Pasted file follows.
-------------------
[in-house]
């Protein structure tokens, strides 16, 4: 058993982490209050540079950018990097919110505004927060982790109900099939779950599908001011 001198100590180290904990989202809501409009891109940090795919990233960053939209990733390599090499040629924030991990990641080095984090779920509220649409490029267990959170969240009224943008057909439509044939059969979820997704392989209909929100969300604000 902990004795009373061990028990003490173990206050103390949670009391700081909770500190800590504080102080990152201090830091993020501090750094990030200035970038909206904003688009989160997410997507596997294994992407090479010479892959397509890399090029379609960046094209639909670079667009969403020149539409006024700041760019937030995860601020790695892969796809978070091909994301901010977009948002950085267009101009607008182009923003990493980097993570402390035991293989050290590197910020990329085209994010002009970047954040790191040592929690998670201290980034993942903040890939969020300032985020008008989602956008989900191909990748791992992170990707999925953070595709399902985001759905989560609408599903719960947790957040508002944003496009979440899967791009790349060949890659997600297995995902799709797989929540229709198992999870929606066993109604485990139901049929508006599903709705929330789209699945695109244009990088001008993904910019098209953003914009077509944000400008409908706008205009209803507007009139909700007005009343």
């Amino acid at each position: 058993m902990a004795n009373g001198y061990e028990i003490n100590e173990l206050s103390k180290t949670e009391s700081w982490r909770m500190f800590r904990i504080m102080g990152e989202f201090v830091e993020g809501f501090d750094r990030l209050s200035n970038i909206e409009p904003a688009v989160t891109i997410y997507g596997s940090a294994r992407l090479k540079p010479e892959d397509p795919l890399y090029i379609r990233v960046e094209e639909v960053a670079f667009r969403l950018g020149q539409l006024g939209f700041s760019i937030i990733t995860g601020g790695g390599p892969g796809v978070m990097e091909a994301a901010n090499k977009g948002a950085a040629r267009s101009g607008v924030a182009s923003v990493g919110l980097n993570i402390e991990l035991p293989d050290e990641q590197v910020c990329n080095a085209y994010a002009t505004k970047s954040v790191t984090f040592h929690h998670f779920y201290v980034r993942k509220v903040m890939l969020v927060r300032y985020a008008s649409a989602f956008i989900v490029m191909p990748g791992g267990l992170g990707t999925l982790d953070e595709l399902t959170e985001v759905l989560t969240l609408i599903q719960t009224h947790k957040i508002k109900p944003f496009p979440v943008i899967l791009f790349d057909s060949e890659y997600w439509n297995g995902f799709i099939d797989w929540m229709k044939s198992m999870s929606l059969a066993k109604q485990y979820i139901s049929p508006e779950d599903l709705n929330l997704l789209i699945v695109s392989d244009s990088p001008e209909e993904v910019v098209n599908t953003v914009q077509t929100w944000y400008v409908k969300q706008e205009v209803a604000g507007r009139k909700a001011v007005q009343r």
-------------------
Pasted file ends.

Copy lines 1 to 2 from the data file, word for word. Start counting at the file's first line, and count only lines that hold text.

[in-house]
């Protein structure tokens, strides 16, 4: 058993982490209050540079950018990097919110505004927060982790109900099939779950599908001011 001198100590180290904990989202809501409009891109940090795919990233960053939209990733390599090499040629924030991990990641080095984090779920509220649409490029267990959170969240009224943008057909439509044939059969979820997704392989209909929100969300604000 902990004795009373061990028990003490173990206050103390949670009391700081909770500190800590504080102080990152201090830091993020501090750094990030200035970038909206904003688009989160997410997507596997294994992407090479010479892959397509890399090029379609960046094209639909670079667009969403020149539409006024700041760019937030995860601020790695892969796809978070091909994301901010977009948002950085267009101009607008182009923003990493980097993570402390035991293989050290590197910020990329085209994010002009970047954040790191040592929690998670201290980034993942903040890939969020300032985020008008989602956008989900191909990748791992992170990707999925953070595709399902985001759905989560609408599903719960947790957040508002944003496009979440899967791009790349060949890659997600297995995902799709797989929540229709198992999870929606066993109604485990139901049929508006599903709705929330789209699945695109244009990088001008993904910019098209953003914009077509944000400008409908706008205009209803507007009139909700007005009343």